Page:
Narrative

Went to the Stedelijk Museum in Amsterdam last week, to see the exhibition about Dutch photographer and filmmaker Ed van der Elsken.

“The Stedelijk presents the largest overview of the photographic and filmic work of Dutch photographer Ed van der Elsken (1925-1990) in twenty five years. A unique figure, Van der Elsken was renowned as a street photographer, and is recognised as the most important Dutch photographer of the 20th century. “

For the first time ever I sat through the complete introduction video. I don’t much like getting my info by way of video:  I can’t fast-forward, or stop, or tune out, but have to follow the narrative like a good little listener. This video, however, was riveting stuff. Especially the part at the end, where snippets of van der Elsken’s  ‘Bye’ are shown, where he portrays himself as an old-testament prophet. Impressive!

I noticed that I look at an exhibition in a new way – this must be the result of the course I’m enrolled in. More than before I look at the way the exhibition is built up, the way information is carried to the visitor, the narrative that is chosen and the way works are hung and lighted. So my investment is already paying off :)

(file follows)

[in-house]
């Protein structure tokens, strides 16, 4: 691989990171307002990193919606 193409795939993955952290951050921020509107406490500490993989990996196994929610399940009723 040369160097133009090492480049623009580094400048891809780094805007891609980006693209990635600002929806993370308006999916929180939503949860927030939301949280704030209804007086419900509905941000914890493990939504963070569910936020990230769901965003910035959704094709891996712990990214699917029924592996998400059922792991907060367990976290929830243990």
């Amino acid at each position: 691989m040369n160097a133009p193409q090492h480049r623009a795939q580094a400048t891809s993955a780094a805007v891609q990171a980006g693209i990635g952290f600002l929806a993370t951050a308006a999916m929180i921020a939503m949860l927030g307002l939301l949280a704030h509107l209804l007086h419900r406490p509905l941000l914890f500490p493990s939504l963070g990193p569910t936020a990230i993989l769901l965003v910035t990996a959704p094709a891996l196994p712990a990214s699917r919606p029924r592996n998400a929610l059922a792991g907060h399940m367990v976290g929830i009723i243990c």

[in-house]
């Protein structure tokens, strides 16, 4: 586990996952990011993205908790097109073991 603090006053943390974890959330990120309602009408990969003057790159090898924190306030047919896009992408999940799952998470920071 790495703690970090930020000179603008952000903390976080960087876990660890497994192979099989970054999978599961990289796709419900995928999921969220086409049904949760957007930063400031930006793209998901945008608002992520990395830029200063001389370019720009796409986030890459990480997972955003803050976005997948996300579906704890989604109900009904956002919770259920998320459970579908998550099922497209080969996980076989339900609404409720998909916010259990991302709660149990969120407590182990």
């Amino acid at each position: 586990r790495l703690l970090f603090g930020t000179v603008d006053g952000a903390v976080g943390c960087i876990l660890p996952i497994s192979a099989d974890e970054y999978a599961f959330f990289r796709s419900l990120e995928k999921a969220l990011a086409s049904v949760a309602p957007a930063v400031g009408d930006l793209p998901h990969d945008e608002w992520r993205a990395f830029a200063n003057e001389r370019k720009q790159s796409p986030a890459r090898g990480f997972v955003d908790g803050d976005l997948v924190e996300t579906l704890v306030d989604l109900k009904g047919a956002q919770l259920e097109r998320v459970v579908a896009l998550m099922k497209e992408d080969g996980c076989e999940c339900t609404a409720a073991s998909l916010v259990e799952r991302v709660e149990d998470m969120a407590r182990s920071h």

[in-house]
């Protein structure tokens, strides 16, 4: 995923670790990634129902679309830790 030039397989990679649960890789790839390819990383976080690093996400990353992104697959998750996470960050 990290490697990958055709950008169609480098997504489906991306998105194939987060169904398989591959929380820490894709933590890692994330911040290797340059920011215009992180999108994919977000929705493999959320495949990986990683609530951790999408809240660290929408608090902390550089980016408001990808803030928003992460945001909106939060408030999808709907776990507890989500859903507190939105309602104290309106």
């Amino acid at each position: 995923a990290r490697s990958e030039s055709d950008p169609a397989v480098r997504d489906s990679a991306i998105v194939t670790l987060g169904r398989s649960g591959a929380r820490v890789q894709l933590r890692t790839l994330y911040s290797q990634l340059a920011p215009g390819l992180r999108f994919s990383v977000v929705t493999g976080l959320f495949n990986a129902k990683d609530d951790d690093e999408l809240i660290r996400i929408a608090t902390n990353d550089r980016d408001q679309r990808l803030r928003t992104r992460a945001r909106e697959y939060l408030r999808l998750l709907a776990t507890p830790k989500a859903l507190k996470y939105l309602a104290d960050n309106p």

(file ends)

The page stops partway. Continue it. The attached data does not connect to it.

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Some notes:
– van der Elsken’s working years span the period from before television changed everything up until just before the advent of Internet. He moved from photography to film and from black and white to colour because of this – ‘because of television, people got used to watching moving pictures in colour’.
– His best work is in black and white photography, though. This was explained in the introduction video –  ‘van der Elsken was a photographer of ‘compressed emotion’- photography forced him to compress, video did not -and it shows.
– I wonder what he would have done if he had had access to a smartphone.
– I also wonder if his work carries over to the present day so well  because his work corresponds with the ‘I document my own life’ attitude made an option by smartphones and Internet
– His life conformed totally to the romantic legend of ‘the artist’: bohemien, pennyless, women, obsessed with his art. Was this a true story or a homage to the legend?
– Van der Elsken was very, very conscious of his [future] viewers – it is as if he adresses them directly in every photo and film he makes.
– Nice idea to do a few rooms in black, another few in white;
– ‘Black’ rooms had great mix of [one] blowup, photo’s, [one] video, pictures, documentation. White rooms less interesting qua layout.
– His colour photographs were not to be sneezed at – reprints?
– The design of his books is dated – how come design is datable the way fashion is – at a glance?

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